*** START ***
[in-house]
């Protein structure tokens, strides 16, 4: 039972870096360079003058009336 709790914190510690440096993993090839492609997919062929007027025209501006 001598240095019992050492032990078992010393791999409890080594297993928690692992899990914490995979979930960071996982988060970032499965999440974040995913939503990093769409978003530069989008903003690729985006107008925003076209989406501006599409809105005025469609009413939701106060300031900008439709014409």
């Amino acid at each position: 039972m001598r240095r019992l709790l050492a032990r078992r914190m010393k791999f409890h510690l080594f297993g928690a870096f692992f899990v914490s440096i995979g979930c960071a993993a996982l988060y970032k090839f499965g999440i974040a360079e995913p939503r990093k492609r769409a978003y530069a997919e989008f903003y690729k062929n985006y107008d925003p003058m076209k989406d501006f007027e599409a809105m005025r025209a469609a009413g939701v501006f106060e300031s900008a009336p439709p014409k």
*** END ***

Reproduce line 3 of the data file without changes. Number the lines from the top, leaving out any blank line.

């Amino acid at each position: 039972m001598r240095r019992l709790l050492a032990r078992r914190m010393k791999f409890h510690l080594f297993g928690a870096f692992f899990v914490s440096i995979g979930c960071a993993a996982l988060y970032k090839f499965g999440i974040a360079e995913p939503r990093k492609r769409a978003y530069a997919e989008f903003y690729k062929n985006y107008d925003p003058m076209k989406d501006f007027e599409a809105m005025r025209a469609a009413g939701v501006f106060e300031s900008a009336p439709p014409k």